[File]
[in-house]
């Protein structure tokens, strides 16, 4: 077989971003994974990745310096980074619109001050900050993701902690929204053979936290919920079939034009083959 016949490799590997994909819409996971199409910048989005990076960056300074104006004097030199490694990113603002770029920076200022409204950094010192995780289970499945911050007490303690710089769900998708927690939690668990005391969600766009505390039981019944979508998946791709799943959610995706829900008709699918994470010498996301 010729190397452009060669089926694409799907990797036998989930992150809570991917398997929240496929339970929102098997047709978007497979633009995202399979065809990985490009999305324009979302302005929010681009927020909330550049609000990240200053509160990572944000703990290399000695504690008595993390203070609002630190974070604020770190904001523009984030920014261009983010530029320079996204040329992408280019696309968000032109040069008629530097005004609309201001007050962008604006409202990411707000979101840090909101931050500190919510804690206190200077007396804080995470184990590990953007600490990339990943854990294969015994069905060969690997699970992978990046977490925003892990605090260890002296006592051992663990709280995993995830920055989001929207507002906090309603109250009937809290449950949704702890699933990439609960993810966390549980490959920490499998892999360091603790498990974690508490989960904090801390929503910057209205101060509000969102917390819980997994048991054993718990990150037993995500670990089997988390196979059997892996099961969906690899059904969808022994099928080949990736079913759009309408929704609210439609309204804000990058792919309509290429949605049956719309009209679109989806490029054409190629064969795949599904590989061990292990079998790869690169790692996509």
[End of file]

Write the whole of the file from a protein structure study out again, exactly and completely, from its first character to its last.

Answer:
[in-house]
């Protein structure tokens, strides 16, 4: 077989971003994974990745310096980074619109001050900050993701902690929204053979936290919920079939034009083959 016949490799590997994909819409996971199409910048989005990076960056300074104006004097030199490694990113603002770029920076200022409204950094010192995780289970499945911050007490303690710089769900998708927690939690668990005391969600766009505390039981019944979508998946791709799943959610995706829900008709699918994470010498996301 010729190397452009060669089926694409799907990797036998989930992150809570991917398997929240496929339970929102098997047709978007497979633009995202399979065809990985490009999305324009979302302005929010681009927020909330550049609000990240200053509160990572944000703990290399000695504690008595993390203070609002630190974070604020770190904001523009984030920014261009983010530029320079996204040329992408280019696309968000032109040069008629530097005004609309201001007050962008604006409202990411707000979101840090909101931050500190919510804690206190200077007396804080995470184990590990953007600490990339990943854990294969015994069905060969690997699970992978990046977490925003892990605090260890002296006592051992663990709280995993995830920055989001929207507002906090309603109250009937809290449950949704702890699933990439609960993810966390549980490959920490499998892999360091603790498990974690508490989960904090801390929503910057209205101060509000969102917390819980997994048991054993718990990150037993995500670990089997988390196979059997892996099961969906690899059904969808022994099928080949990736079913759009309408929704609210439609309204804000990058792919309509290429949605049956719309009209679109989806490029054409190629064969795949599904590989061990292990079998790869690169790692996509």